2023 Oscars: All the winners and standout moments

Here's everything you missed during the Academy Awards

Everything was everywhere at the 2023 Oscars. 

The sci-fi comedy Everything Everywhere All at Once, which stars Michelle Yeoh as a woman who fights a threat to the multiverse, dominated Sunday's Academy Awards. The film won seven Oscars, including Best Picture and Best Director, as well as Best Actress for Yeoh, Best Supporting Actor for Ke Huy Quan, and Best Supporting Actress for Jamie Lee Curtis. It became the third film to ever win three acting Oscars, and it also won the most above-the-line Oscars of any movie in history. 

It was a night for comebacks, including for Ke Huy Quan, who quit acting for 20 years because he had trouble finding roles after starring as a child in movies like Indiana Jones and the Temple of Doom. The so-called Brenaissance, meanwhile, was capped by Brendan Fraser, who had struggled in recent years before wowing critics with The Whale, winning Best Actor. 

It was also a huge night for A24, the studio behind Everything Everywhere and The Whale. Between those two films, this was the first time a single studio won all four of the acting awards. With Yeoh's win, she made history as the first Asian woman to win Best Actress, while Ruth Carter became the first Black woman to win multiple Oscars. Everything Everywhere's Daniel Kwan and Daniel Scheinert also became only the third directing duo to win Best Director. 

Everything Everywhere All at Once's dominance wasn't a surprise after its performance at precursor awards shows. But it was still remarkable to see the Academy so thoroughly embrace a movie that some once thought would be too offbeat for voters. After all, one of its key moments is a fight sequence that involves butt plugs. Meanwhile, The Fabelmans, a more traditional Steven Spielberg drama that looked like classic Oscar fare on paper, went home without a single win. 

After the chaos of the 2022 ceremony, it was a far more low-key telecast — though, yes, you better believe there were many jokes about The Slap. We were covering the 2023 Oscars in real time, so these were all the winners, losers, and standout moments from the show:  

11:35 p.m. - Everything Everywhere All at Once wins Best Picture, its seventh Oscar of the night. On stage, star Ke Huy Quan reunites with presenter Harrison Ford, his former Indiana Jones and the Temple of Doom co-star. 

"One of the best things we can do for each other is shelter each other from the chaos of this crazy world we live in," director Daniel Kwan says. "Thank you to the storytellers here who did that for me."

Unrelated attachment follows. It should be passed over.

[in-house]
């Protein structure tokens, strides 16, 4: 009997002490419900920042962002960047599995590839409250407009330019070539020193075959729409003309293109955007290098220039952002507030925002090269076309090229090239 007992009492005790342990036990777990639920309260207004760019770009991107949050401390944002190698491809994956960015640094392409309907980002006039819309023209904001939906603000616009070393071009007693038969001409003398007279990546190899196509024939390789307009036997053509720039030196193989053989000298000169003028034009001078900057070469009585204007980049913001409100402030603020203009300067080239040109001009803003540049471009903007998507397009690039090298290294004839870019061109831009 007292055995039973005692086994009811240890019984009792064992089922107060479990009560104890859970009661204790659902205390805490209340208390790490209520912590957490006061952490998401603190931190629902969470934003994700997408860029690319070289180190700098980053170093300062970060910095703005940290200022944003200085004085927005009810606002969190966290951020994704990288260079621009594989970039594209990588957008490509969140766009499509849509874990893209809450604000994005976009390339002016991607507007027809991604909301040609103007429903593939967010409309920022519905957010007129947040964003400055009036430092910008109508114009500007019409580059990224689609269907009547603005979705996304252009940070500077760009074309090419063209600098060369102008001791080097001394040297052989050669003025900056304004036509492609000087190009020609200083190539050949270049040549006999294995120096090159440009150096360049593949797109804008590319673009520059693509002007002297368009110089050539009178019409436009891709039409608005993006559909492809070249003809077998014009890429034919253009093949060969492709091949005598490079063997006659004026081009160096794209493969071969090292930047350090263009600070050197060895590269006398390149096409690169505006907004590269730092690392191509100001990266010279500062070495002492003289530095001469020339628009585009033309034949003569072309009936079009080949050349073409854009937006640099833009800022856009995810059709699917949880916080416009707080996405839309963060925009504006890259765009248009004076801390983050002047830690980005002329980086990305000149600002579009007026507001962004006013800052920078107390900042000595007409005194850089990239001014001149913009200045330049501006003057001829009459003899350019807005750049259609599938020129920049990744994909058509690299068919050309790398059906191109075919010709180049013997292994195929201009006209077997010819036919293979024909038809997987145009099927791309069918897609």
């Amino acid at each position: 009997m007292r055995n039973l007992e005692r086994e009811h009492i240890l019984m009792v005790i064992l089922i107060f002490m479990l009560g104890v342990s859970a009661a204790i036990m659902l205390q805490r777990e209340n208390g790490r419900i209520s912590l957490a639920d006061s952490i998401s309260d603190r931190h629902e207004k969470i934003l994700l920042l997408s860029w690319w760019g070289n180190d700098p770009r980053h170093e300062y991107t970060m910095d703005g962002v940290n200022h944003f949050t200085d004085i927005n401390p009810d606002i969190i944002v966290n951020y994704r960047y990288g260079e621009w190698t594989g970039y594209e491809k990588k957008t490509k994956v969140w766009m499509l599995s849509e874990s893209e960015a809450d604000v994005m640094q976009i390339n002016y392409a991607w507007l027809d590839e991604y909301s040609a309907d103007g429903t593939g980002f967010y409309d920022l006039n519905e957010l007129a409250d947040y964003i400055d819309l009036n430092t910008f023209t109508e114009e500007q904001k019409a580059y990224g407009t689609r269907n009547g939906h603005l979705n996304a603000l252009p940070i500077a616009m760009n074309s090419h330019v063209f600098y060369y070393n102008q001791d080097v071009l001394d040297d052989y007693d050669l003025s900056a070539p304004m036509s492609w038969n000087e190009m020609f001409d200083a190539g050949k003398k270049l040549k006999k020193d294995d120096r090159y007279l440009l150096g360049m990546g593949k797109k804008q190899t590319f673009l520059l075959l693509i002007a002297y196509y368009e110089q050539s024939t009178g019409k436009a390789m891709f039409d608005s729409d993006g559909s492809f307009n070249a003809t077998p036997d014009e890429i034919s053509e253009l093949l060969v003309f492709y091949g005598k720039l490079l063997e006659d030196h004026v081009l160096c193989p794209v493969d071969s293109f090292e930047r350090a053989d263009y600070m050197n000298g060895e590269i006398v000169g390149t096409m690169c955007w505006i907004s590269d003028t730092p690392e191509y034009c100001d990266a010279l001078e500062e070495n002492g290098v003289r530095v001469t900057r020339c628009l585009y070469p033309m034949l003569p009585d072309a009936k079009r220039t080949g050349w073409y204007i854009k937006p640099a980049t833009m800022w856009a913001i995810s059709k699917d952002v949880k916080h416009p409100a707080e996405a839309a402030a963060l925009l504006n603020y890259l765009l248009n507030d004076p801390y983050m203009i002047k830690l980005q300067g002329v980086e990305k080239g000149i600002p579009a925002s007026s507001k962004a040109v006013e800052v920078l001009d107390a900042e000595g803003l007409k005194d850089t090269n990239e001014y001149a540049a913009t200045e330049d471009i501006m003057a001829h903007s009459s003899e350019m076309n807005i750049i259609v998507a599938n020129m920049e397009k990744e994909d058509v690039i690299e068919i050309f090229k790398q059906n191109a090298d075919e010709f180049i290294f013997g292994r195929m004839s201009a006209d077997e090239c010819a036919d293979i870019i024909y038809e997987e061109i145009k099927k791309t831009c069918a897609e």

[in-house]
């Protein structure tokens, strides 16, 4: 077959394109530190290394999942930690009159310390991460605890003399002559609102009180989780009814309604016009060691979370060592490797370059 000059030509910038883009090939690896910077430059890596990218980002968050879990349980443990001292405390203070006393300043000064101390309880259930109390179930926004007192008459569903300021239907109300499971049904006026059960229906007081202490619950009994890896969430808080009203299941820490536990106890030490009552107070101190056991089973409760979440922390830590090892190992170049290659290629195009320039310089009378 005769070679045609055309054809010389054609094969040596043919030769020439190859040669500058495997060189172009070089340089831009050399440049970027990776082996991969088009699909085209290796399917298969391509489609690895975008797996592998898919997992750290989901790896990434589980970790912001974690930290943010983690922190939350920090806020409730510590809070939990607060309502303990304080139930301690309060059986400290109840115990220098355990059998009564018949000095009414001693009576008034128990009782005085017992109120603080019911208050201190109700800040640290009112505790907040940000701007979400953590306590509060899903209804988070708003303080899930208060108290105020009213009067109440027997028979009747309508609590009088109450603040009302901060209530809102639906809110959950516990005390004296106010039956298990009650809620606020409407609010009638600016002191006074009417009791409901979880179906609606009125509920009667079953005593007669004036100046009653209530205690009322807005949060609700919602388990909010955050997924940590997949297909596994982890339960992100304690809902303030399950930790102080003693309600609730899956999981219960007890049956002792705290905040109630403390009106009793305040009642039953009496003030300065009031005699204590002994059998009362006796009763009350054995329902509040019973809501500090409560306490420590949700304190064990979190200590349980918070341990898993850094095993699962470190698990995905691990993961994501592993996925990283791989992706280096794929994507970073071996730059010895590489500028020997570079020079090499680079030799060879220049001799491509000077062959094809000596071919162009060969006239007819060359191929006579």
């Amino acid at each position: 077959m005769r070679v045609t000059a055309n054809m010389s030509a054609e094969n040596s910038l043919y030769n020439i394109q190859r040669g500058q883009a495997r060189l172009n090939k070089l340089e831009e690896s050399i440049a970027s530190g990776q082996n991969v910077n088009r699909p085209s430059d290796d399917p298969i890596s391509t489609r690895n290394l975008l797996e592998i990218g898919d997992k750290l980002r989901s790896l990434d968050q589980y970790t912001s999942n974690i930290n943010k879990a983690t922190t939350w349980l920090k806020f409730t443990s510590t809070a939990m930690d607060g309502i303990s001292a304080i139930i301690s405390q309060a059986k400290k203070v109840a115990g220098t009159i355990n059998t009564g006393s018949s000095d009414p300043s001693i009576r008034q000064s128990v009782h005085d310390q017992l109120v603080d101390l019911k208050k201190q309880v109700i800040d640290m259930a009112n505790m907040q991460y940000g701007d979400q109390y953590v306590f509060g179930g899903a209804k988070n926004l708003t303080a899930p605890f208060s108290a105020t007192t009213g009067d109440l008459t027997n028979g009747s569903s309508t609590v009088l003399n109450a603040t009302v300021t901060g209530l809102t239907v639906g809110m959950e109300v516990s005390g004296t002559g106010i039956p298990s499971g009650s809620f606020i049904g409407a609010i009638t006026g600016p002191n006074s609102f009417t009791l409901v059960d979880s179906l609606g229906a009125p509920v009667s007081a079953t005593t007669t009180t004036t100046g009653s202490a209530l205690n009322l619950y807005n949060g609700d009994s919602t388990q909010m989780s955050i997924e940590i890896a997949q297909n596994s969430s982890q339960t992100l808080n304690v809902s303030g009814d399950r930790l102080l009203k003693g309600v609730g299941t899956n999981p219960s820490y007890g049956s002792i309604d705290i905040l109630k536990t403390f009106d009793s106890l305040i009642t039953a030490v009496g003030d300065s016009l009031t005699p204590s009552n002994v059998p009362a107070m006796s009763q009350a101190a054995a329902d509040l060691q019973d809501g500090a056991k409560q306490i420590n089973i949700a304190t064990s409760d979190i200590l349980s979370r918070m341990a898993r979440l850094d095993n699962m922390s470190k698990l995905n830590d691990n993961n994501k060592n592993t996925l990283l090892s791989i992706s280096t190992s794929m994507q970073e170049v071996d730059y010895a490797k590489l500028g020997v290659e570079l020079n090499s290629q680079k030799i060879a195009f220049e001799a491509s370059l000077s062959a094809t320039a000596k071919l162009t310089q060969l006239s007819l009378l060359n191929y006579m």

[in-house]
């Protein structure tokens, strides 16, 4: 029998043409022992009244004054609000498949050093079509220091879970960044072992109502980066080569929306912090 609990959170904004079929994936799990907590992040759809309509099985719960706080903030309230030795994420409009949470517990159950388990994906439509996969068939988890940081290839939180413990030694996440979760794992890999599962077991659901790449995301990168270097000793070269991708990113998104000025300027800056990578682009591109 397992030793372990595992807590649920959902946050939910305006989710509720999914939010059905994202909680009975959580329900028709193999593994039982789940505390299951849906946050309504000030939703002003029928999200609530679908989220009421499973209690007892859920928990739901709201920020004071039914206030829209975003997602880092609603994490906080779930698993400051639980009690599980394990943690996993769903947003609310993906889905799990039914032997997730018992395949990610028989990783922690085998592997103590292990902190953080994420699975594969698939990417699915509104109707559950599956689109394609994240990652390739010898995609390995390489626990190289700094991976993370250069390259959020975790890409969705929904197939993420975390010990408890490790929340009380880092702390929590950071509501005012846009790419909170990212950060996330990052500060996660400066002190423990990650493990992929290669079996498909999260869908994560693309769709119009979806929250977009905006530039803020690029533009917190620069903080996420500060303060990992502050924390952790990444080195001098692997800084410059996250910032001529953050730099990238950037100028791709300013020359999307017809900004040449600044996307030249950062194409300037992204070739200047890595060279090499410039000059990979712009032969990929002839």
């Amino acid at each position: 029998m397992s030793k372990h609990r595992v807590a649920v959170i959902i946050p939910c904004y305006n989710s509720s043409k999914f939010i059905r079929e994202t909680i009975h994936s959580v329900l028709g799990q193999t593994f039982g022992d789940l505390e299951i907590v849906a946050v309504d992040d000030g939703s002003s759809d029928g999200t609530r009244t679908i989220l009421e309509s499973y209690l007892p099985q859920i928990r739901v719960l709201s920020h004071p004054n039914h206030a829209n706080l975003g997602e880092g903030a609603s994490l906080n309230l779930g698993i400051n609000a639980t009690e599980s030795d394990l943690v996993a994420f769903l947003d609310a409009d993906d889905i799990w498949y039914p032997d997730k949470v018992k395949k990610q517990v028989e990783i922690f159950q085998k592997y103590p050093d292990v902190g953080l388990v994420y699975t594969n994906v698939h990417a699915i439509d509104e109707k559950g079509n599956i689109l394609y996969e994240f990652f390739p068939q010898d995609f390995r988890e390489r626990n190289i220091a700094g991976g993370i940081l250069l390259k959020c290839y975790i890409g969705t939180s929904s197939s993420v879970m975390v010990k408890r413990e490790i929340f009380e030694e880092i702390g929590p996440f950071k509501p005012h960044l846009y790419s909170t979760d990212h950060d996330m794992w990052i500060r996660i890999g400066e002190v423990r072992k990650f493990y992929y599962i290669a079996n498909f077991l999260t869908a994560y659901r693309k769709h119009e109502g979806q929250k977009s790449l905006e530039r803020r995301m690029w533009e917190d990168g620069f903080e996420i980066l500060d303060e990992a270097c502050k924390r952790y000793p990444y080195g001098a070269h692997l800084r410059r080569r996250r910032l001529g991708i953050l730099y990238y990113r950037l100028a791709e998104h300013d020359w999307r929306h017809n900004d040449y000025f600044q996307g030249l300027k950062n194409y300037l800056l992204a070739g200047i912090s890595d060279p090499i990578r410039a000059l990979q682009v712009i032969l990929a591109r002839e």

And with that, Hollywood's top honor went to the movie with hot dog fingers and a butt plug fight scene. What a world — or, should we say, what a universe. 

11:32 p.m. - History has been made. Michelle Yeoh wins Best Actress for Everything Everywhere All at Once, becoming the first Asian woman ever to do so. She is also only the second woman of color to ever win Best Actress after Halle Berry, who presented Yeoh with the Oscar alongside Jessica Chastain. 

"For all the little boys and girls who look like me watching tonight, this is a beacon of hope and possibilities," Yeoh says. "This is proof that dream big, and dreams do come true. And ladies, don't let anybody tell you you are ever past your prime. Never give up!"

Yeoh also dedicates the award to "all the moms in the world, because they are really the superheroes, and without them, none of us would be here tonight." She concludes, "Thank you to the Academy, this is history in the making! Thank you!" 

11:24 p.m. - The Brenaissance is complete! Brendan Fraser wins Best Actor for The Whale, defeating Elvis' Austin Butler in a close race and capping off a major career comeback. 

"Thank you for this acknowledgment," Fraser, who is overwhelmed with emotion, says, adding that it "couldn't be done without my cast." He also thanks the film's director, Darren Aronofsky, for "throwing me a creative lifeline." 

Fraser is the first person to win Best Actor for a movie that wasn't nominated for Best Picture since 2010. 

11:15 p.m. - Daniel Kwan and Daniel Scheinert win Best Director for Everything Everywhere All at Once, becoming only the third directing duo to win this award after Jerome Robbins and Robert Wise for West Side Story and Joel Coen and Ethan Coen for No Country for Old Men

"We want to dedicate this to the mommies, all the mommies of the world," Scheinert says before offhandedly mentioning that he used to dress in drag as a kid, "which is a threat to nobody!" Kwan adds that genius doesn't emerge from individuals, but rather, "genius emerges from the collective."

After a commercial break, Kimmel jokes the "last directing team to win an Oscar was Congressman George Santos."

11:09 p.m.Everything Everywhere All at Once wins Best Film Editing, the fourth win for the movie tonight. "This is my second film, y'all," editor Paul Rogers says. "This is crazy."

After Rogers' speech, Kimmel jokes that editors are important because they can turn "violent insurrection footage" into a "respectful, sightseeing tour of the Capitol," one of the only political jokes of the evening. 

11 p.m. - John Travolta chokes up as he pays tribute to his Grease co-star Olivia Newton-John while introducing the In Memoriam segment, saying "we will always remain hopelessly devoted" to those we lost in 2022.